published Monday, November 26th, 2012

15 join Bradley County Fire and Rescue

A truck from the Bradley County Fire and Rescue Department leaves the scene of a fire in this 2010 file photo. Bradley County is hiring staff for three new fire halls.
A truck from the Bradley County Fire and Rescue Department leaves the scene of a fire in this 2010 file photo. Bradley County is hiring staff for three new fire halls.
Photo by Staff File Photo.

CLEVELAND, Tenn. — Fifteen new firefighters have joined Bradley County Fire and Rescue as part of its effort to staff three new stations expected to be fully operational by spring.

The department is building fire stations on Minnis Road, Dalton Pike and Georgetown Road. They will offer protection to residents now served by the Cleveland Fire Department under a city-county contract that ends June 30.

"It's the start of a new start for Bradley County, and I'm excited about that," County Commissioner Robert Rominger said. "I know that those [firefighter] graduates seemed to be fired up and ready to go."

The 15 recruits, culled from 50 applicants, passed written and agility tests, Bradley County Mayor D. Gary Davis said.

Twelve more recruits will start the 14-week firefighter training program today, followed by another group of 15, said Bradley County EMA Director and interim Fire Chief Troy Spence.

He said another key personnel objective is the selection of a permanent command staff. He wants the department's battalion commanders in place by Dec. 1. Spence said he plans to hire from within the department for those positions.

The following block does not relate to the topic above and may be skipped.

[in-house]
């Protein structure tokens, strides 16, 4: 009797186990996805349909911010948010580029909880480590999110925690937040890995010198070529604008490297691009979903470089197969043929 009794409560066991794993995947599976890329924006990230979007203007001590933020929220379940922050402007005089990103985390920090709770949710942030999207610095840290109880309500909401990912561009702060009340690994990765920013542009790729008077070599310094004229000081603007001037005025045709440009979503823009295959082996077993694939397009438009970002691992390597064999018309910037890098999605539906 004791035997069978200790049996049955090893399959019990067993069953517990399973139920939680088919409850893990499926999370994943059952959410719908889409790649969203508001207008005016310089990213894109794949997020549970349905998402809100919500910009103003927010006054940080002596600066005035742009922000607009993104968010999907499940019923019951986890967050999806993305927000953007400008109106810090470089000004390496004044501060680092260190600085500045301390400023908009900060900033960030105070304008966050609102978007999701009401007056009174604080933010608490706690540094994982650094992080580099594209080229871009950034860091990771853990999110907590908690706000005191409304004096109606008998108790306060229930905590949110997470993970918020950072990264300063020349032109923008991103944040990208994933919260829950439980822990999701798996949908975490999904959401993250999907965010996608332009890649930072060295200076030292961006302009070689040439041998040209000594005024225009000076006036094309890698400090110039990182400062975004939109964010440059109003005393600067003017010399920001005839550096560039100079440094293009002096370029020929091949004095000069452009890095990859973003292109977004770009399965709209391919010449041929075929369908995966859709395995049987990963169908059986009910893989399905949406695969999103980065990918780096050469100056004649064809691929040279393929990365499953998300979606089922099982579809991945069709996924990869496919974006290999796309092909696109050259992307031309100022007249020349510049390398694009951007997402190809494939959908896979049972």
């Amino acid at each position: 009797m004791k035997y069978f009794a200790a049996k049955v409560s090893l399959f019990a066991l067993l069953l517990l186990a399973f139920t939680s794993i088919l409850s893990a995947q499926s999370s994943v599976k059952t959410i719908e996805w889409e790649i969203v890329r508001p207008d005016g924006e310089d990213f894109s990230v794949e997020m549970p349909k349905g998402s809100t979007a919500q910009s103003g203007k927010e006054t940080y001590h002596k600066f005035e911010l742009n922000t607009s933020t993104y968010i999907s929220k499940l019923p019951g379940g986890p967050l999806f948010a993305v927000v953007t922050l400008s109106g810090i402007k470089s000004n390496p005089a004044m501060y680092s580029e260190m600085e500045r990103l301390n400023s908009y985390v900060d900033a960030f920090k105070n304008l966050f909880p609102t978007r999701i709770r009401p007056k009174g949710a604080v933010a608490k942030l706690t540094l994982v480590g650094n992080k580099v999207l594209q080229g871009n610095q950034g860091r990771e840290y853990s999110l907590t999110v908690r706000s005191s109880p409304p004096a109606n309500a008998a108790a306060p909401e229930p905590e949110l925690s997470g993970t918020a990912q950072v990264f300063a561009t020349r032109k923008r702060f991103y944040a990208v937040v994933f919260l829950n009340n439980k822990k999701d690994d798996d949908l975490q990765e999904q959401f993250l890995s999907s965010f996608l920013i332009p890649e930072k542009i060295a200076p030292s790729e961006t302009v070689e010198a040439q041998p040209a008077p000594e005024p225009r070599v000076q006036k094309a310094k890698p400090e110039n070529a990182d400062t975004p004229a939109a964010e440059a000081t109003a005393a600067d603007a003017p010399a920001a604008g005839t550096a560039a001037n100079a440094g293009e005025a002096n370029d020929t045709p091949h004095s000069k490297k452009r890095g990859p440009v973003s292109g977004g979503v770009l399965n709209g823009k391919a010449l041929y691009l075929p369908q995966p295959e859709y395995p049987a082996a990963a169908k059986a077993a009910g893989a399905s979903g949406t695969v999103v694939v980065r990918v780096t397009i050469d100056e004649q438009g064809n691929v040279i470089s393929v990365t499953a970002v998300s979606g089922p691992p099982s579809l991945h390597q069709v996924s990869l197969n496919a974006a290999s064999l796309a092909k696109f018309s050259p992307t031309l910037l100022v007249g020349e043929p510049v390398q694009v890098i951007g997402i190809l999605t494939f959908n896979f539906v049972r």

Davis said his office is accepting resumes to replace former chief Dewey Woody, who resigned in October, but there is no timeline for the selection process.

The Bradley County Fire Board also has had some personnel changes.

Jimmy Woody was appointed to the board in a 12-1 vote at a recent Bradley County Commission meeting. Woody will replace Briant Berry, who recently resigned because of new responsibilities and time constraints, Commissioner Jeff Yarber said.

"He did a good job and served us well," Yarber said of Berry.

Davis said all three new stations will receive Federal Emergency Management Agency hazard mitigation grant funding.

That will reduce local costs to about $100,000 per station, according to statements by Dan Howell, Davis' executive assistant. That is about one-sixth of a fire station's normal construction cost.

The new stations will serve as emergency shelters capable of protecting up to 200 people.

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